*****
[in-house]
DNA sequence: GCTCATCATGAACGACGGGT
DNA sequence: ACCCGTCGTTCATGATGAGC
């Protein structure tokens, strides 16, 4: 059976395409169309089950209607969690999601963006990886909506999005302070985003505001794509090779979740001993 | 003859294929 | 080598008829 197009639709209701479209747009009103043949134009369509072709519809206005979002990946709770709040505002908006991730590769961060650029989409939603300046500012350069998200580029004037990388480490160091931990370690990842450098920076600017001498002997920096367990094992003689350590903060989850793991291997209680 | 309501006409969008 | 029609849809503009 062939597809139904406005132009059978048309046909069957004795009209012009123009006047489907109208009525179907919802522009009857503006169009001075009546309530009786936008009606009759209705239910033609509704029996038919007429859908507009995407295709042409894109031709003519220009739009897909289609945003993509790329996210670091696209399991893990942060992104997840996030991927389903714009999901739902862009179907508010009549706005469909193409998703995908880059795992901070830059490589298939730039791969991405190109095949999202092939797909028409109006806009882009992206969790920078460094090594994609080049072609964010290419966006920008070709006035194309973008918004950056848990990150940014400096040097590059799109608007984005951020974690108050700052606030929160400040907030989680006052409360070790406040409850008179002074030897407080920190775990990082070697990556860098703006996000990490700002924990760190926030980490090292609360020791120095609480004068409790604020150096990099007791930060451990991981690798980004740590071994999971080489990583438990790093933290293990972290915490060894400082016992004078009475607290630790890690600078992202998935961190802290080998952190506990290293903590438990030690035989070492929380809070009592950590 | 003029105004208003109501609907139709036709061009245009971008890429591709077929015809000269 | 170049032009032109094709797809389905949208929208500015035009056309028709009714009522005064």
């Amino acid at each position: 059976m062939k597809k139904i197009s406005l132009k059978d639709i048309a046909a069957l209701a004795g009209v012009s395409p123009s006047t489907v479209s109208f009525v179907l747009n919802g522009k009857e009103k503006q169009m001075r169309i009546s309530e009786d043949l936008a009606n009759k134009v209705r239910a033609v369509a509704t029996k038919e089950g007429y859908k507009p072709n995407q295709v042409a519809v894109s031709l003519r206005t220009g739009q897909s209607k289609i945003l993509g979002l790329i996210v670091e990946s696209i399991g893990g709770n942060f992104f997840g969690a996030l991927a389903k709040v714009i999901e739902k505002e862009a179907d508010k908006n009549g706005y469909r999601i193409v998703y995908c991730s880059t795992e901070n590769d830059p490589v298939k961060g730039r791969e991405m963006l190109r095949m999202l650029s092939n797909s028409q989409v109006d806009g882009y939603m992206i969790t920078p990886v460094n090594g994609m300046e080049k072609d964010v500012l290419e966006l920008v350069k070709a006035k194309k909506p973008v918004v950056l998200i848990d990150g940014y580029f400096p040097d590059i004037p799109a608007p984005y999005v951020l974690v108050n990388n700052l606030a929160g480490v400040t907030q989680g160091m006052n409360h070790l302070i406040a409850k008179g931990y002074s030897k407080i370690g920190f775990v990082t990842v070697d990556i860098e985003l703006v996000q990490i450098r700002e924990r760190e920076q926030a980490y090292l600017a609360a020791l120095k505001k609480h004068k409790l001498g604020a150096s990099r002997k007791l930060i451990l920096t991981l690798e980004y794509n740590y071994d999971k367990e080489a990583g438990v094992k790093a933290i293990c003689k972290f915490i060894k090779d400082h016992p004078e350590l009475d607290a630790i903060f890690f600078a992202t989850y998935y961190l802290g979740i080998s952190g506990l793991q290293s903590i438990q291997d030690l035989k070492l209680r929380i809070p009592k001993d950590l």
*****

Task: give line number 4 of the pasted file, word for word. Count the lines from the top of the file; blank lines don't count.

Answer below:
């Protein structure tokens, strides 16, 4: 059976395409169309089950209607969690999601963006990886909506999005302070985003505001794509090779979740001993 | 003859294929 | 080598008829 197009639709209701479209747009009103043949134009369509072709519809206005979002990946709770709040505002908006991730590769961060650029989409939603300046500012350069998200580029004037990388480490160091931990370690990842450098920076600017001498002997920096367990094992003689350590903060989850793991291997209680 | 309501006409969008 | 029609849809503009 062939597809139904406005132009059978048309046909069957004795009209012009123009006047489907109208009525179907919802522009009857503006169009001075009546309530009786936008009606009759209705239910033609509704029996038919007429859908507009995407295709042409894109031709003519220009739009897909289609945003993509790329996210670091696209399991893990942060992104997840996030991927389903714009999901739902862009179907508010009549706005469909193409998703995908880059795992901070830059490589298939730039791969991405190109095949999202092939797909028409109006806009882009992206969790920078460094090594994609080049072609964010290419966006920008070709006035194309973008918004950056848990990150940014400096040097590059799109608007984005951020974690108050700052606030929160400040907030989680006052409360070790406040409850008179002074030897407080920190775990990082070697990556860098703006996000990490700002924990760190926030980490090292609360020791120095609480004068409790604020150096990099007791930060451990991981690798980004740590071994999971080489990583438990790093933290293990972290915490060894400082016992004078009475607290630790890690600078992202998935961190802290080998952190506990290293903590438990030690035989070492929380809070009592950590 | 003029105004208003109501609907139709036709061009245009971008890429591709077929015809000269 | 170049032009032109094709797809389905949208929208500015035009056309028709009714009522005064």